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Publication numberUS1729265 A
Publication typeGrant
Publication dateSep 24, 1929
Filing dateJan 26, 1921
Priority dateJan 26, 1921
Publication numberUS 1729265 A, US 1729265A, US-A-1729265, US1729265 A, US1729265A
InventorsSinclair George Maude
Original AssigneeSinclair George Maude
Export CitationBiBTeX, EndNote, RefMan
External Links: USPTO, USPTO Assignment, Espacenet
Contracting construction for garments and other articles
US 1729265 A
Abstract  available in
Previous page
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Claims  available in
Description  (OCR text may contain errors)

M. S. GEORGE Sept. 24,

Filed Jan. 2 1921 mama Sept. 24, 1929 UNITED STATES,

PATENT OFFICE MAUDE SINCLAIR GEORGE, OF ST. LOUIS, MISSOUZBI comnaczrme CONSTRUCTION son oanmnn'rs AND OTHER anrrcnns Application filed January 26, 1921. Serial No. 440,158.

termed in the trade as all rubber baby pants in contradistinction to those having a loose or removable cloth cover. These all rub- 10 her baby pants are usually made of rub- Y berized cloth or rubber sheeting to form a full, bag-like trunk garment having only waist and leg openin s.

It has been propose to contract these open ings, at waist and legs of the wearer, by several different means, such as draw-strings, elastics and the like. Practical use and experience has taught that the provision of elastic at the openings is the most practical .because of being more comfortable to the wearer, elf-adjusting to the movements and size of the wearers and more efficient to prevent the egress of moisture through the openings; and several methods have been proposed for applying or attaching the elastic at these openings. V d It is the object of this invention to apply and secure the elastic at the waist and leg openings in a novel as' well as ornamental 3o manner, which is much cheaper and quicker than has beenheretofore proposed,and at 'the same-time, having certain features of advantage which increase the wearing ualities or life of the garment and in no way inders the expansive and contractile properties of the elastic.

With these and other objects in view, the invention resides in the sundry details of construction, combination, and arrangement 40 of elements hereinaftenmore fully set forth and pointed out in the appended claims In this specification and the annexed draw ings, the invention is disclosed in the form in which it is considered to be the best, but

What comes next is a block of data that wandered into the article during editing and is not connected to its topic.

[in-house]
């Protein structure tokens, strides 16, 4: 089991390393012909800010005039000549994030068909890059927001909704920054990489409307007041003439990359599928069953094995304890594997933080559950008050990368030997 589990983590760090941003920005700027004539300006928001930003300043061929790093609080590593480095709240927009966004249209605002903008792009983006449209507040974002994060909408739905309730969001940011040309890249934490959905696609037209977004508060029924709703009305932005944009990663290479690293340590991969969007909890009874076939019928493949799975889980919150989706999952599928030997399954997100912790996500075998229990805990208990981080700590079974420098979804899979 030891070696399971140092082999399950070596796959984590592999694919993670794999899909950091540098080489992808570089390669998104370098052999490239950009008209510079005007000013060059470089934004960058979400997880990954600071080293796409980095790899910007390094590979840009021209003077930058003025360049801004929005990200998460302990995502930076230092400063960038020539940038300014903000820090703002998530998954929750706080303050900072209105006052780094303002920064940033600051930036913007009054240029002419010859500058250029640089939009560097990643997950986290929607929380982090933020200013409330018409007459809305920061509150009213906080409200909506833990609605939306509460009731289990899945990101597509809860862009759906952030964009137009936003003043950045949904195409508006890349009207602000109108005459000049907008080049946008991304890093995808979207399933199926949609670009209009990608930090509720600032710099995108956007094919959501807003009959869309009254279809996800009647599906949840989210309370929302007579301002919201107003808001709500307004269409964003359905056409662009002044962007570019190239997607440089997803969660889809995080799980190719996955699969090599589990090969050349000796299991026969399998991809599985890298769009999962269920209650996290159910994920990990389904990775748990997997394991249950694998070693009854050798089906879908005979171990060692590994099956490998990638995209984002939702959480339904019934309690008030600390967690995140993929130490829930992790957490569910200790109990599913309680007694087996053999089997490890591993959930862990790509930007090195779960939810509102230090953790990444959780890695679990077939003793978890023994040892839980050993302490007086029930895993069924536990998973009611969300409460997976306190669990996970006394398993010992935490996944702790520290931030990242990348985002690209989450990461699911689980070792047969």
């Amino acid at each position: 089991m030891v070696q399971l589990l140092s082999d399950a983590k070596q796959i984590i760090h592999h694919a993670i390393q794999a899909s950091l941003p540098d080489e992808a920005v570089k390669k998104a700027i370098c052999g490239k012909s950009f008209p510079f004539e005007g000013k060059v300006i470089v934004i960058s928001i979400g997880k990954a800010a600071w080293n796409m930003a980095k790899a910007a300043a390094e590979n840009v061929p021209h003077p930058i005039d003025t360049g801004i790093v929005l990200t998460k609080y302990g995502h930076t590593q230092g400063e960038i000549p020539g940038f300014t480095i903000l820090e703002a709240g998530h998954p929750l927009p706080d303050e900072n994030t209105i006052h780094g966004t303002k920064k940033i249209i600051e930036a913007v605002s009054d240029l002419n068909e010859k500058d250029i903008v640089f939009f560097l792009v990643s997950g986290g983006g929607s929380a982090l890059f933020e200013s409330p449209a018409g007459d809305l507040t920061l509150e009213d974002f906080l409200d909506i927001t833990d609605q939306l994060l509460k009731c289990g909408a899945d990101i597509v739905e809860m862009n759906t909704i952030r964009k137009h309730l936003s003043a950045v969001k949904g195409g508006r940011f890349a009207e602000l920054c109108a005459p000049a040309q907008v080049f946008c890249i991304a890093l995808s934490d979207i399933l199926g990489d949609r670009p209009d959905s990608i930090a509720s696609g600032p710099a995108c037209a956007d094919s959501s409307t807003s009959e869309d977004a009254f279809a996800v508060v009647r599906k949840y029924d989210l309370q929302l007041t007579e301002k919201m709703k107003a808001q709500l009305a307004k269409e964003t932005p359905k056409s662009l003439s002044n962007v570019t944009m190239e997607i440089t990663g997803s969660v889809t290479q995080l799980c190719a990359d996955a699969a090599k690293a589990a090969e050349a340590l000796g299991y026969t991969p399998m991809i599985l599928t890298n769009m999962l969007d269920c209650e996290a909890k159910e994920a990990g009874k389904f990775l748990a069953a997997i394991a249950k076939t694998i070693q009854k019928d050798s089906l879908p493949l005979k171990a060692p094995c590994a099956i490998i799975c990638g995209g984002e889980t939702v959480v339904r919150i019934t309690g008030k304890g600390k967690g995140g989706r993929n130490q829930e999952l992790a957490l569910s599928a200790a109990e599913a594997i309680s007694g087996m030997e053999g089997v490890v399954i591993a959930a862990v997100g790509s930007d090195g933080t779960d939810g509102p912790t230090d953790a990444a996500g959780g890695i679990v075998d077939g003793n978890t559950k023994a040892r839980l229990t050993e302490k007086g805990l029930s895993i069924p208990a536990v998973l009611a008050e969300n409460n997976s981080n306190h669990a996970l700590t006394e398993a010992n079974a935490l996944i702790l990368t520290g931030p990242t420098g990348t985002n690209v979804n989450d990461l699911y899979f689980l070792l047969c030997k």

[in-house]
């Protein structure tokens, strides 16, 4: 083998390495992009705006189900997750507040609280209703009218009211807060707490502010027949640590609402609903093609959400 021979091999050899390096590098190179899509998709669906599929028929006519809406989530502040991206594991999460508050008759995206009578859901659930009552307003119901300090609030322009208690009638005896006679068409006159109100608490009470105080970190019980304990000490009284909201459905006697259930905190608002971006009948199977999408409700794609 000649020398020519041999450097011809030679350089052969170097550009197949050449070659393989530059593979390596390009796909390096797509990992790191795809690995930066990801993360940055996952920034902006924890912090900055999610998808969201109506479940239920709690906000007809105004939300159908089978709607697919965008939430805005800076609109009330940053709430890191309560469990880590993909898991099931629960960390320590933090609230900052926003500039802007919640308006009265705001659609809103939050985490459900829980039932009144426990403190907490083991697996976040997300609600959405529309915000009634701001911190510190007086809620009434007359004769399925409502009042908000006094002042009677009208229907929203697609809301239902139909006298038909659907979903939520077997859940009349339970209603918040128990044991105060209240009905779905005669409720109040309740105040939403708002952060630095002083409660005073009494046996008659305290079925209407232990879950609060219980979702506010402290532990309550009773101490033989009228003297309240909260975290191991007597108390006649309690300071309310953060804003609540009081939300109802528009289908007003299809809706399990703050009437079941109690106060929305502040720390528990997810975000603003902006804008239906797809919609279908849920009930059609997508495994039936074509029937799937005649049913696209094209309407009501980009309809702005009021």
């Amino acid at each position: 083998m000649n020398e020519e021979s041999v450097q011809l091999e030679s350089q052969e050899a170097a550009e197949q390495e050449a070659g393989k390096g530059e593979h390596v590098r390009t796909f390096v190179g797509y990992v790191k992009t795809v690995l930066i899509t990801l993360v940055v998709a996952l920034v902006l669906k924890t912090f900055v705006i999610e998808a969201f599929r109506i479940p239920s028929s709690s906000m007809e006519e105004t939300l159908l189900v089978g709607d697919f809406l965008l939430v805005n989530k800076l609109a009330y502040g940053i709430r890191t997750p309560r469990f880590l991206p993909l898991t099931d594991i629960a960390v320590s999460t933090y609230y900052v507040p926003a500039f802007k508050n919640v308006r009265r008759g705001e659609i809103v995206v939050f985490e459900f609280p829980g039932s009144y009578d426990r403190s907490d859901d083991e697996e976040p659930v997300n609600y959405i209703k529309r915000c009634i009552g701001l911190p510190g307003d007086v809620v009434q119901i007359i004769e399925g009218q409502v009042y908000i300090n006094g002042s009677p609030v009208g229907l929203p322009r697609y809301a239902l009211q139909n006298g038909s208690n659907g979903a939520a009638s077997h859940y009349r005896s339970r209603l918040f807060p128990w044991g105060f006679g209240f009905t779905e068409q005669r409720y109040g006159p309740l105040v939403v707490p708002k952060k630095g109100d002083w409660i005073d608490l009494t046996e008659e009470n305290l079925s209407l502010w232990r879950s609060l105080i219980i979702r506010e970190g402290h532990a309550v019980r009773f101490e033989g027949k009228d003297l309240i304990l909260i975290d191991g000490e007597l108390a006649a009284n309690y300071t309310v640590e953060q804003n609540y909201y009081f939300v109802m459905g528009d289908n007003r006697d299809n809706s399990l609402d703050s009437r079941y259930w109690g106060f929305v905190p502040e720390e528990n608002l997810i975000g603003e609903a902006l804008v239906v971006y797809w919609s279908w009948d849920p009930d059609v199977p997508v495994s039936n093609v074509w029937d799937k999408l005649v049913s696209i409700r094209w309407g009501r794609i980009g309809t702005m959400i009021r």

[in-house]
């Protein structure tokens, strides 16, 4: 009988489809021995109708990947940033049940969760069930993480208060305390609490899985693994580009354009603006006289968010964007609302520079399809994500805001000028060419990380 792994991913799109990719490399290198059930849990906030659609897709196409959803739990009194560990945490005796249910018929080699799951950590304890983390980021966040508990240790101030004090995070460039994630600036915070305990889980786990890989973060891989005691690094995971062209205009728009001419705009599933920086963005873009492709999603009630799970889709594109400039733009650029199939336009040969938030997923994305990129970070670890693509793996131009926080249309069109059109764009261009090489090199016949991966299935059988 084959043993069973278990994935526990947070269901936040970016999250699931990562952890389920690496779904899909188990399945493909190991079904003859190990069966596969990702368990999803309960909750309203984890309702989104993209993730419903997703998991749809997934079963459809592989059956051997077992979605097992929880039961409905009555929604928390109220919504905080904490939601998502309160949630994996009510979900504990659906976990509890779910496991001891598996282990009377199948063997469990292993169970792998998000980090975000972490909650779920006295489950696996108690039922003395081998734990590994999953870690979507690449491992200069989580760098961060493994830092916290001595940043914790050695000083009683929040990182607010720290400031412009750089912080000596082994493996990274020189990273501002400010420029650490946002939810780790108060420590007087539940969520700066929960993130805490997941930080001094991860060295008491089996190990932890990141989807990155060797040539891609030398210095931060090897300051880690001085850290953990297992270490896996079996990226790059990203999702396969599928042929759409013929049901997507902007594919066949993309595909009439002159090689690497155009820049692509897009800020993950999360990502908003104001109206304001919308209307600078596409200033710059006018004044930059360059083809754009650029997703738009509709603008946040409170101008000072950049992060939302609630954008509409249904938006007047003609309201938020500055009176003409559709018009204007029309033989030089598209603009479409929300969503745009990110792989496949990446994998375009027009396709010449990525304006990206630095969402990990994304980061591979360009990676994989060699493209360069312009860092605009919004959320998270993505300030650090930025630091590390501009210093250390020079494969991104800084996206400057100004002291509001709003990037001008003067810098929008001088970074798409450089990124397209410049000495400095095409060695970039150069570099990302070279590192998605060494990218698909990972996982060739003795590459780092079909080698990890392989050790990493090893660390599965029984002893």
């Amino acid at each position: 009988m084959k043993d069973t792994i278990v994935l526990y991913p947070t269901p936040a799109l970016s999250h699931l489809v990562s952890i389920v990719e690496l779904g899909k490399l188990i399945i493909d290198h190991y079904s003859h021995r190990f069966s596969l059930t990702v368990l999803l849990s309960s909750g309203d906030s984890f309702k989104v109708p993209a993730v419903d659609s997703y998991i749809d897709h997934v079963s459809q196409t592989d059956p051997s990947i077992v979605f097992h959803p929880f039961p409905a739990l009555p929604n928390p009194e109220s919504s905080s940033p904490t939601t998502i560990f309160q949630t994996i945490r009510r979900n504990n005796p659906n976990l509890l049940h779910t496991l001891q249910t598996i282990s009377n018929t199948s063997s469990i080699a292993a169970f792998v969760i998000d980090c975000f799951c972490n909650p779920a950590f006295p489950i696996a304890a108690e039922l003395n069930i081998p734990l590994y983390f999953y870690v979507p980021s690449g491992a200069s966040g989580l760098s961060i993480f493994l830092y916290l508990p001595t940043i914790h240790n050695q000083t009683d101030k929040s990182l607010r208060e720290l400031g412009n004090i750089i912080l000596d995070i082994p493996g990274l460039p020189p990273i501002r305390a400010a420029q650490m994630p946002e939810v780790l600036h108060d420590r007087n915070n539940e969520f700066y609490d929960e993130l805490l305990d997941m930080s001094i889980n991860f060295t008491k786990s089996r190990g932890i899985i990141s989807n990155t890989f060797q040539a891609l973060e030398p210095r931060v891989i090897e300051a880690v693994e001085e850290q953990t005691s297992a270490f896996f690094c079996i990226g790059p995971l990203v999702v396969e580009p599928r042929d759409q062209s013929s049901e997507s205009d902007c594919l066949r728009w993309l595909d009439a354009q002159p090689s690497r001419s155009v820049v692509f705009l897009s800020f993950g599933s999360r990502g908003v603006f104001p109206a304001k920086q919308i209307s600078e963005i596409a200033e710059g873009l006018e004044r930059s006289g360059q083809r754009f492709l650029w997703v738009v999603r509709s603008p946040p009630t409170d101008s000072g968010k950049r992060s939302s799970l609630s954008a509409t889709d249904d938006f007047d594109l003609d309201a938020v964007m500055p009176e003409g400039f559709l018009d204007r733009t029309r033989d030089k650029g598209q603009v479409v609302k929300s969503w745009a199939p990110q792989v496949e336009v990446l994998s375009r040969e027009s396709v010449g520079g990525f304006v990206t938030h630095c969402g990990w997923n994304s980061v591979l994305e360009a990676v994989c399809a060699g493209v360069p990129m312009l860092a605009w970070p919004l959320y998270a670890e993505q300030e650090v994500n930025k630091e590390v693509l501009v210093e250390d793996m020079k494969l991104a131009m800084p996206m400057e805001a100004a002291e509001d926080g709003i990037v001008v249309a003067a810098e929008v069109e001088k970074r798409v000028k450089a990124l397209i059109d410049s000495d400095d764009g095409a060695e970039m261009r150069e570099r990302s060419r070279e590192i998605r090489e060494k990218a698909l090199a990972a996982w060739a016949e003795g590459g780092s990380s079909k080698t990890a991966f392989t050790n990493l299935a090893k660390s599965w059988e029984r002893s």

the invention is not limited to such form be cause it is capable of being embodied in other forms; and it is to be understood that in and by the claims following the description here.- m it is intended to cover the invention in whatever form it may embody within the scope thereof. I In the drawings, which illustrate the preferred embodiment of the invention Y v Figure 1 is a front elevation of the baby pants embodying the invention.

Fig. 2 is a fragmentary sectional View taken substantially'on line 22 of Fig. 1.

Fig. 3'is an enlarged fragmentary detail of a portion of the garment adjacent its openngs, equipped with the invention, said edge 00 portion being in its normally contracted condition, and

Fig. 4 is a view similar to Fig. 3, but illustrating the edge portion of the opening in its expanded condition.

- Referring particularly to the drawin s, 1 indicates the aby pants, which is a full, aglike garment, constructed in any particular manner, and having a waist opening 2, at its upper portion and with leg openings '3 on opposite sides of its lower portion.

The waist and leg openings of the garment are provided with suitable means for contracting them about the body and legs of the wearer. This means consisting of a relatively wide strip of elastic or other suit-able expansible and contractible material 4. This strip 4 is arranged on the outer face of the garment and encircles the o ening thus formin a band normally contracting the opening, in t e manso.

ner shown in the drawings, but is spaced for a distance from the edge of the opening, as shown.